Dr. Chernoff conceded that, prior to the accident, plaintiff had "mild desiccation" at L 4-5 -- a normal degenerative process which might itself lead to a bulging of the disk (T. 126, 152). He also testified that plaintiff had a congenital abnormality of the transverse process at L-5, which limited plaintiff's mobility at the L 5/S 1 level. In addition, Dr. Chernoff testified that any complaints of leg numbness or pain were not attributable to the L 4-5 disk (T. 293).

Dr. Jay Hammel, a diagnostic radiologist whose videotaped deposition was admitted at trial, testified that the June 2001 MRIs showed a small disk herniation at the L 4-5 level (D. 22).*fn2

Dr. Hammel stated that the herniation was "pressing mostly on the thecal sac," with "perhaps some slight encroachment of that right nerve root" (D. 23). However, Dr. Hammel conceded that the doctor who originally interpreted the MRIs -- Dr. Hammel's partner, Dr. Kaufman -- had not noted any encroachment. Dr. Hammel testified that this omission suggested that Dr. Kaufman did not believe any encroachment was present (D. 55-56).

Dr. Hammel interpreted one of the MRIs as showing a radioannular tear in the L 4-5 disk, and fluid seeping out of it (D. 31). However, Dr. Hammel testified that the MRIs also showed disk desiccation at the L 4-5 level, and that this degenerative condition existed prior to the accident (D. 50). Dr. Hammel testified that such desiccation could "lead to [a] radioannular tear," and that it was "impossible to determine how the tear or disk herniation is related to the desiccation" based solely on review of the films (D. 51). Dr. Hammel also stated that he could not "date the disk herniation," but could only opine whether the herniation was present or not present (D. 67).

Dr. Hammel also testified that a June 2001 MRIs of the cervical spine showed a "small disk herniation" at the C 4-5 level, which was "mildly encroaching or touching the exiting right nerve root at that level" (D. 61). The same MRIs also showed a "mild disk bulge" at the C 5-6 level, but that bulge was not encroaching on either nerve root (D. 34-35, 38, 61).

Defendant's expert, Dr. Brian Hainline, testified that the June 2001 MRIs did not show an annular tear, but showed both disk desiccation and a "disk prolapse" at L 4-5 (T. 635-36). Dr. Hainline testified that the disk desiccation existed prior to the accident (T. 641-42), and that this condition, combined with the stress of normal activities, could have caused the disk prolapse, or bulging, observed in the MRIs (T. 643). That testimony was supported to some degree by the history Dr. Hainline took from plaintiff, in which plaintiff stated that he had always had some lower back discomfort (T. 731). In addition, Dr. Hainline testified that although the prolapse encroached upon the thecal sac, this encroachment was too mild to cause pain to plaintiff (T. 638-39), and that the pain radiating down plaintiff's left leg was not caused by the disk prolapse at L 4-5 (T. 640, 656).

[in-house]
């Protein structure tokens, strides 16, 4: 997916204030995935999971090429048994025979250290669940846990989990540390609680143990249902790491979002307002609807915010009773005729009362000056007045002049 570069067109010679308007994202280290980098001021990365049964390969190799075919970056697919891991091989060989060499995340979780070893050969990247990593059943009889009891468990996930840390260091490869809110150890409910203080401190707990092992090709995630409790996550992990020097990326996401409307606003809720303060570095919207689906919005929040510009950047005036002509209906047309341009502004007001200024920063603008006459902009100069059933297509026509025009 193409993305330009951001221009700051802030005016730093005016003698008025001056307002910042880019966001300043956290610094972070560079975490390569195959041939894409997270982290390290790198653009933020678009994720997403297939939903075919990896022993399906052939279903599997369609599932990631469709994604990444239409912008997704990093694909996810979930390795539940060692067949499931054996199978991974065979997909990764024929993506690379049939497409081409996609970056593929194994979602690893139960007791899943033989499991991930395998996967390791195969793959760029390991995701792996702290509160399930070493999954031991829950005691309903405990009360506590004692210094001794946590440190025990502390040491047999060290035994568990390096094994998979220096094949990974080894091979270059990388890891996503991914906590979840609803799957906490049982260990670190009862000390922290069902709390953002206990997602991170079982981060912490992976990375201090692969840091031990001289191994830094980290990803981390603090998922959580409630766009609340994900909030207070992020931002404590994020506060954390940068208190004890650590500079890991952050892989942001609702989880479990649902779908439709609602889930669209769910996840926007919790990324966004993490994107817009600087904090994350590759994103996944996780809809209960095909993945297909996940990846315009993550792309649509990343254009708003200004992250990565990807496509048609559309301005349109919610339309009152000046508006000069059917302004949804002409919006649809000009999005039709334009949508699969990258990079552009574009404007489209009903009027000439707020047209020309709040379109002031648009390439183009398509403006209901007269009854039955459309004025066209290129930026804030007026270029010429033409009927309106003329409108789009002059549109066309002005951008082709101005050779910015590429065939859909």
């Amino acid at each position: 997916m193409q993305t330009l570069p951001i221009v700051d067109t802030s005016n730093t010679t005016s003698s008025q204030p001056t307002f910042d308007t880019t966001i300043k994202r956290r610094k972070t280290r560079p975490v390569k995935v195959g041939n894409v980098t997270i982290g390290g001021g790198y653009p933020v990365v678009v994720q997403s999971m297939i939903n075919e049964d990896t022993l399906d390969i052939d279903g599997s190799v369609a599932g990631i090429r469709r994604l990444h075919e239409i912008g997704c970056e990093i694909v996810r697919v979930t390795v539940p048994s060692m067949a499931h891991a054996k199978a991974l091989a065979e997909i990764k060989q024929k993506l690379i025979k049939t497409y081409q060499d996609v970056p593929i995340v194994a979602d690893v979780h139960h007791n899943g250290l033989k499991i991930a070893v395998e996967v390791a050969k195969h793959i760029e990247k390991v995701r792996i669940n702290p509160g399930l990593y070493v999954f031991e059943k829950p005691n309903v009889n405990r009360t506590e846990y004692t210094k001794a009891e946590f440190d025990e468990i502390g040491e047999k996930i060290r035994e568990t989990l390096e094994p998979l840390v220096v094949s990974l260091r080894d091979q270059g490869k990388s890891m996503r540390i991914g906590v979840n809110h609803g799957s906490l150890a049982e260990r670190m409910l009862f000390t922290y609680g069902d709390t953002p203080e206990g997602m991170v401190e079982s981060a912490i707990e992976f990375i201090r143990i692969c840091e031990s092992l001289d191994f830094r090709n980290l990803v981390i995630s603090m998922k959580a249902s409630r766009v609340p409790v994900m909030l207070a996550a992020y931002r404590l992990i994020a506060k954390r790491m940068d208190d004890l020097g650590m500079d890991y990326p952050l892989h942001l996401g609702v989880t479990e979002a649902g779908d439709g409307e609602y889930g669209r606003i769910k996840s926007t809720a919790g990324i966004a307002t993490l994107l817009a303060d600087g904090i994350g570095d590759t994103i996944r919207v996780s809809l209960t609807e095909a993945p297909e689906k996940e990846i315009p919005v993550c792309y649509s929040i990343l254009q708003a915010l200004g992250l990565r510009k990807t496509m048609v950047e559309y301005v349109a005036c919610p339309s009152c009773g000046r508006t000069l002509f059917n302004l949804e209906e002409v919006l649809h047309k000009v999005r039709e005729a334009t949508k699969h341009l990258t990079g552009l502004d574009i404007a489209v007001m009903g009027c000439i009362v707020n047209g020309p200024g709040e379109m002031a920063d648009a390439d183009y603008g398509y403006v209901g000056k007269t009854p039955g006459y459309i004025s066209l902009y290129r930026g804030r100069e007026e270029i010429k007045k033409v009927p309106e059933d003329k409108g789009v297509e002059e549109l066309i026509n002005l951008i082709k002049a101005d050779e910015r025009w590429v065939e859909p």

Dr. Hainline also testified that the MRIs showed a disk prolapse at C 4-5, and a "mild bulging disk" at C 5-6 (T. 642). The doctor testified that the disk bulge did not impinge on any nerves, and that the prolapse at C 4-5 could not be causing the symptoms in plaintiff's fingers (T. 645). Dr. Hainline believed that plaintiff, who had made "subjective complaints of pain" during his December 2003 examination (T. 634), had been injured as a result of the accident (T. 677).

However, the doctor opined that plaintiff had "myofascial pain" -- "psychologically mediated [and] . . . not caused from an inflammation, . . . from mechanical impingement, or entrapment of a nerve" (T. 652).

Dr. Hainline conceded that the cervical disk prolapse could have been caused by the accident. However, he also testified that both epidural injections and physical therapy could work "like magic" to alleviate the pain caused by even "small disc herniation" (T. 693-94).

Following summations and this Court's charge, the jury deliberated for slightly more than an hour before returning a verdict in favor of plaintiff. The jury awarded plaintiff $75,000 for past pain and suffering and $25,000 for future medical expenses, but nothing for future pain and suffering or for past or future wage losses. Plaintiff's counsel did not object to this verdict before the jury was discharged. However, almost immediately thereafter, plaintiff's counsel sought and received this Court's permission to move for a new trial.